Ready to Answer - Lesson 5

By Jim Baird

Do People Exist?

Background Information for the Teacher


  1. Students will be able to explain the way modern unbelievers most commonly see human beings.
  2. Students will be able to explain why the unbelieving view of humans implies the doctrine that humans do not have freewill.
  3. Students will be able to demonstrate why this is such a big problem for the modern unbeliever.


  1. It is important not just to read these notes to the class. Teacher should be very familiar with the outline and choose how to present the material, making notes in the margins as needed. Practicing the lesson a few times will allow the teacher to look at the students’ eyes while making the presentation.
  2. Some find it helpful to underline the key words that will spark their memory of what to say and do next.
  3. A teacher who is new to this subject would be wise to get copies of the resources listed at the bottom of this outline and study them as well.
  4. Blackboard should be provided, clean with chalk and erasers.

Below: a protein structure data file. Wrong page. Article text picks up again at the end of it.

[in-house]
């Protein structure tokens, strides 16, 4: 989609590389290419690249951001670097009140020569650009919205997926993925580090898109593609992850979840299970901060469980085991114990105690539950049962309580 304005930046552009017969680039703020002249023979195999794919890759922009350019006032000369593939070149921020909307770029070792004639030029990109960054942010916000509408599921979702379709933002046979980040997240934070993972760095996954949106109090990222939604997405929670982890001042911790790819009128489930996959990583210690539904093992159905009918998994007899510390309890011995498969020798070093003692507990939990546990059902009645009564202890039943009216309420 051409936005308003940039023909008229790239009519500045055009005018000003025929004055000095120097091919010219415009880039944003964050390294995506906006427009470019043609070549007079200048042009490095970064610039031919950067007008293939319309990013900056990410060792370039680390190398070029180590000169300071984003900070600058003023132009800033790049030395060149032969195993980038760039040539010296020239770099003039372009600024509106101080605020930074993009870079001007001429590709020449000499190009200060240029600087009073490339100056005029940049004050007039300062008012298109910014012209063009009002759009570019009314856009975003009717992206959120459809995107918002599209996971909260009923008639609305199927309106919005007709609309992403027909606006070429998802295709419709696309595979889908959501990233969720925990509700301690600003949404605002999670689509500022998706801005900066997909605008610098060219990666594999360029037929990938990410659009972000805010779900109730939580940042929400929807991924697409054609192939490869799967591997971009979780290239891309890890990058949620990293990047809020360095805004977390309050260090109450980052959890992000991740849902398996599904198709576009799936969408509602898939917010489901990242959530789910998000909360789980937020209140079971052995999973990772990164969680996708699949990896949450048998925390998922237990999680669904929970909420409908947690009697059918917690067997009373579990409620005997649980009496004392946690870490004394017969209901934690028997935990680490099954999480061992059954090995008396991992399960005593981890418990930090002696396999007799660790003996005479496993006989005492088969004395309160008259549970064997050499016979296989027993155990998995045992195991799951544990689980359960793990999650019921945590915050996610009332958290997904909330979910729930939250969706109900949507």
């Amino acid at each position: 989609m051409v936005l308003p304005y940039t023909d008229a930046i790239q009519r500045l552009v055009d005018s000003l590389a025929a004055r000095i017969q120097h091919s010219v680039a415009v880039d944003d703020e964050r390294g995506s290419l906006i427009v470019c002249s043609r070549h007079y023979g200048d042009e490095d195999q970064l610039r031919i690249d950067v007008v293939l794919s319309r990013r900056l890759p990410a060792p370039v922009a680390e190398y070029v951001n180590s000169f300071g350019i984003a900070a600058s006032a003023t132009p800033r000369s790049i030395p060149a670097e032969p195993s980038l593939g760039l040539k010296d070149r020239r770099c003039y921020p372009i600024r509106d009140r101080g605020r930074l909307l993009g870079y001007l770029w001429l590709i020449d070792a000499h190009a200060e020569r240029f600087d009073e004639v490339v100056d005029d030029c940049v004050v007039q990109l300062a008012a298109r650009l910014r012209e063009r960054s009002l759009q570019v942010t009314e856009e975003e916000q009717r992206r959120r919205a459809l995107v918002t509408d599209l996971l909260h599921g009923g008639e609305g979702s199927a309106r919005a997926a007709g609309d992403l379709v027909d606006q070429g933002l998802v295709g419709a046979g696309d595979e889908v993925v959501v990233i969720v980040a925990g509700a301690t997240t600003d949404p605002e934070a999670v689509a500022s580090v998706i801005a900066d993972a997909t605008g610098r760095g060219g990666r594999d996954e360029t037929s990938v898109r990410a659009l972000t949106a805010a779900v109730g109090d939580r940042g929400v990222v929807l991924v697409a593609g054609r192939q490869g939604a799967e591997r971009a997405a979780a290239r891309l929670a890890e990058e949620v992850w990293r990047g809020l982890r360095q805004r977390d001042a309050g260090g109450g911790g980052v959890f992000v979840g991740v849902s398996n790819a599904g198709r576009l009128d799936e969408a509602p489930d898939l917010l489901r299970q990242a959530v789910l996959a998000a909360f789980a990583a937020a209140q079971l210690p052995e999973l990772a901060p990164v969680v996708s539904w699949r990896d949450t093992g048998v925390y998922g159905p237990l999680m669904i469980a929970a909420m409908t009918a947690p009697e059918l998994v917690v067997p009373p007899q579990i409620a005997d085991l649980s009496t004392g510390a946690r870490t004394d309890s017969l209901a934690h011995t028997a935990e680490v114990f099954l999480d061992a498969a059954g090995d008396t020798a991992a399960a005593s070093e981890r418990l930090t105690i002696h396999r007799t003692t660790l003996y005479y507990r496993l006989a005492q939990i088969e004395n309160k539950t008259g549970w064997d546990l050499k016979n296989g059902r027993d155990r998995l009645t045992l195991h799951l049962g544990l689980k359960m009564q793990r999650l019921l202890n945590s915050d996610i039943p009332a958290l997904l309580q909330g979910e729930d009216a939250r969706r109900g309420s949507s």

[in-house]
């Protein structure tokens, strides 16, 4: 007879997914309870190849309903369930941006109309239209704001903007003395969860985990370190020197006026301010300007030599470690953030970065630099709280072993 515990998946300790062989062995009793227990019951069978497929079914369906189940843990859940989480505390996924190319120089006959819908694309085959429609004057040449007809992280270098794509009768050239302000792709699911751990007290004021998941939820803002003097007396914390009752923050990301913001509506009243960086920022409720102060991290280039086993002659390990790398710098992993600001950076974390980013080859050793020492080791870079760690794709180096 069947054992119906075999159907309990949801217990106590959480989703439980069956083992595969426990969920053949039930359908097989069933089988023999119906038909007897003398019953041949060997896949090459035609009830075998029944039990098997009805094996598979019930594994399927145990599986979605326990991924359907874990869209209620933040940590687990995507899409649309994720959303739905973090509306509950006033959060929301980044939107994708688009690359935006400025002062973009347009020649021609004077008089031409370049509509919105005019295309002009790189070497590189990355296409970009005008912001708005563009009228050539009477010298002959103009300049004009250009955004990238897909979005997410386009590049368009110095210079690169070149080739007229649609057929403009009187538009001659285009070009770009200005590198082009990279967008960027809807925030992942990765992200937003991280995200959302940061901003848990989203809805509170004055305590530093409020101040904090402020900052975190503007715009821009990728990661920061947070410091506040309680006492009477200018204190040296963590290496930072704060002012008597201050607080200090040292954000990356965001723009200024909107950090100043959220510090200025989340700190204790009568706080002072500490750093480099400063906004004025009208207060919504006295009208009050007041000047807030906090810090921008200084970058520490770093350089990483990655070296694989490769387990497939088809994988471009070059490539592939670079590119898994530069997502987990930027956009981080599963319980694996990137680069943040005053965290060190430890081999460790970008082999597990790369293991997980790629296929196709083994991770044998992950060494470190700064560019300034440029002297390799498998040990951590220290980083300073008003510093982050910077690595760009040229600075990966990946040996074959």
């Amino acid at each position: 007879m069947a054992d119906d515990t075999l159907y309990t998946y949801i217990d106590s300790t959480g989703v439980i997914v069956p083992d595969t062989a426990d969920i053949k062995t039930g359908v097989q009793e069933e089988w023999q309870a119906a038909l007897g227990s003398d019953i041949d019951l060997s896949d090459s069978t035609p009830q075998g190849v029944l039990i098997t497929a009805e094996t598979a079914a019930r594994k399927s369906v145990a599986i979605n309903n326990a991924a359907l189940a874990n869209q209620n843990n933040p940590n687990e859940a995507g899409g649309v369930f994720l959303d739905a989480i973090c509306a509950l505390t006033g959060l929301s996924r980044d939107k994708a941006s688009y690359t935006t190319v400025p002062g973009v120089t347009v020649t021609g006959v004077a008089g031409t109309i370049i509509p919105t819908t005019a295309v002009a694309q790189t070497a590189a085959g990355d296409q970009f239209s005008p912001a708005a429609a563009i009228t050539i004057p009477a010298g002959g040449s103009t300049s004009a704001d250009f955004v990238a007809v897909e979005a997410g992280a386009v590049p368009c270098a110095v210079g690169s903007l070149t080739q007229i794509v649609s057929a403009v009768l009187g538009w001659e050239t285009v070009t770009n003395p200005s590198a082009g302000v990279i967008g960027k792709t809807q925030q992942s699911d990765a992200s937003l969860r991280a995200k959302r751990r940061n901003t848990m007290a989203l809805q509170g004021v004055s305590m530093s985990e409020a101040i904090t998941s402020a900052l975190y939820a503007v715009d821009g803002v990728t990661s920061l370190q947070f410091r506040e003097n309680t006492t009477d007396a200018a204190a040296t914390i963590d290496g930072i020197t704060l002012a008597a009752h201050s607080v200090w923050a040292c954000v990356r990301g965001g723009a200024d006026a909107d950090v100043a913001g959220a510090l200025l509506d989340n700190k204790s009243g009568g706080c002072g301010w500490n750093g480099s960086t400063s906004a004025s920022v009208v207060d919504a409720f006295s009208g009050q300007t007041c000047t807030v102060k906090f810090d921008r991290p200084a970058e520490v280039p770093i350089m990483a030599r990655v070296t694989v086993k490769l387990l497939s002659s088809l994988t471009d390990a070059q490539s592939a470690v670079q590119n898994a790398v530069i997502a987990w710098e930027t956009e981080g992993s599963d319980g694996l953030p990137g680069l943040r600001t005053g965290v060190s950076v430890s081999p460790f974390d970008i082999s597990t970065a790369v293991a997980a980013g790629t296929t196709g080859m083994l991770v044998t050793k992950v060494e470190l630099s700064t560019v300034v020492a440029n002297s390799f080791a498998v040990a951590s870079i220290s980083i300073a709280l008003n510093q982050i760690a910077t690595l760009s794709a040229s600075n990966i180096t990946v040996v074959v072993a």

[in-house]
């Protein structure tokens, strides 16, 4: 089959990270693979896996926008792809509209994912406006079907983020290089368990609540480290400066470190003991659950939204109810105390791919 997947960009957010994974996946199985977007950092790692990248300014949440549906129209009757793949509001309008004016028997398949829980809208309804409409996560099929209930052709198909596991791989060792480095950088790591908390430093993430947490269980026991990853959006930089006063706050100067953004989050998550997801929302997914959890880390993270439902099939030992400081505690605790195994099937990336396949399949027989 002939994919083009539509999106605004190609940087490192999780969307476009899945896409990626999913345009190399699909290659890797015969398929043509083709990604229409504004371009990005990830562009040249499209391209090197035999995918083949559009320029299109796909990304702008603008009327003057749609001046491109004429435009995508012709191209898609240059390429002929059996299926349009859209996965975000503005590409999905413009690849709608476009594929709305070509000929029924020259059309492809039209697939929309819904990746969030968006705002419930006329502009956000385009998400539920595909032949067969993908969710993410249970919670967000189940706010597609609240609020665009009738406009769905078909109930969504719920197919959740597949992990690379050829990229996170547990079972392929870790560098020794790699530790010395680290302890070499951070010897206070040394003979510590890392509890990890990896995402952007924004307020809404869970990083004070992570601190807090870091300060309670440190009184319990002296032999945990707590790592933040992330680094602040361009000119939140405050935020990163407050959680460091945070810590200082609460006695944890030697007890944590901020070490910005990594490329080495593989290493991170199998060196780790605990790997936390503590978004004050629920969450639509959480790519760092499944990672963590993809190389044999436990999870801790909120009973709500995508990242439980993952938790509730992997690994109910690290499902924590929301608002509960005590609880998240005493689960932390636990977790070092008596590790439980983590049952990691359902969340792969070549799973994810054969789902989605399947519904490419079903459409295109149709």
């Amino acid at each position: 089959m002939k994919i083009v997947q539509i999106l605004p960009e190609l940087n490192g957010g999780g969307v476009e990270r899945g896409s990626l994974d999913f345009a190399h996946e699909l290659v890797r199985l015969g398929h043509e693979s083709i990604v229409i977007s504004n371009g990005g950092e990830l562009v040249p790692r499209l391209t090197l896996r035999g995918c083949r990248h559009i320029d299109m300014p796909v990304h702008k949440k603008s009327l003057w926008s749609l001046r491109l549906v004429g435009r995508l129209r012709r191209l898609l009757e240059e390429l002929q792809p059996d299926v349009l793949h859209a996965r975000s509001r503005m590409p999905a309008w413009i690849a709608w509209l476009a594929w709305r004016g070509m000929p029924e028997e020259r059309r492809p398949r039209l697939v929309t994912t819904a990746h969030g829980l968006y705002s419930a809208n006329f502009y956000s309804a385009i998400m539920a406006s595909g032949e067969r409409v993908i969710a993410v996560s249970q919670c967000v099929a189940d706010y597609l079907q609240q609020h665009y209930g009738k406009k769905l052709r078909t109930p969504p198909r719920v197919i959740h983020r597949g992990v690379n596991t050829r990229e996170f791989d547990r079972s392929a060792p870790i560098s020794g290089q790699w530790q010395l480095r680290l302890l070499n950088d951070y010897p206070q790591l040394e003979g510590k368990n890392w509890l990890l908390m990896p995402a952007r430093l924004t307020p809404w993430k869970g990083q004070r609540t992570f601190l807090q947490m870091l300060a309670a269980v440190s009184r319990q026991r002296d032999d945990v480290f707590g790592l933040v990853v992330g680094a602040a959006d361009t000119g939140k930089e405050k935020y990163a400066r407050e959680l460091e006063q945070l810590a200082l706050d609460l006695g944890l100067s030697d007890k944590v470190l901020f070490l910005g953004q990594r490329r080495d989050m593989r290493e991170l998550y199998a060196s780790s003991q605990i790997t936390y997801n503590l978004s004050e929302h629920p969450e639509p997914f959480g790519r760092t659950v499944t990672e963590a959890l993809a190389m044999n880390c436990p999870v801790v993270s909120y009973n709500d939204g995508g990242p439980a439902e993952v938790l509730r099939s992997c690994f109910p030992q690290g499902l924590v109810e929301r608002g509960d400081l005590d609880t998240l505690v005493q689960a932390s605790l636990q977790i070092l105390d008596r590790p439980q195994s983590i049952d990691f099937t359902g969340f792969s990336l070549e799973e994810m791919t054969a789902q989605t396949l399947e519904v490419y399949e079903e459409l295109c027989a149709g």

5. Students should have access to Bibles, or have overheads of all scriptures.
  6. It would be helpful to have the quotes in the introduction and in the learning activities on overhead transparencies.
  7. If you are going to use the handouts associated with this lesson, give them out after the introduction. The underlined material in these notes appears in the handouts.


In our time, rejecting God means that human beings are not what we think we are? we aren’t people because people don’t exist.

Lesson Plan for Conducting the Class

Introduction: (about 8 minutes)

  1. If you used lesson three, remind the students of the discussion of what it means to be a person.
  2. Ask the question, “What makes people different from other things in the universe?” Put their responses on the board. [Examples: Thinking, loving, making choices, being creative]
  3. After a couple of minutes, guide the students toward the recognition of the central place the power to choose plays in our idea of what it means to be human.
    1. We said in lesson three that the ability to make wise choices and act on them was part of what made us human.
    2. See how many of the items the class brought up would be changed if humans are not really capable of making choices.
  4. Now at the top of the blackboard, write “DO PEOPLE EXIST?”
    1. Explain that most modern ways of saying that God does not exist also imply that people do not exist.
    2. As we shall see, in the non-god worldview, human beings exist, but human beings are not people, because we are not free to make choices in the way we think we are.

Learning Experiences: (about 40 minutes)

  1. One of the fundamental questions for everybody is “Where do we come from?”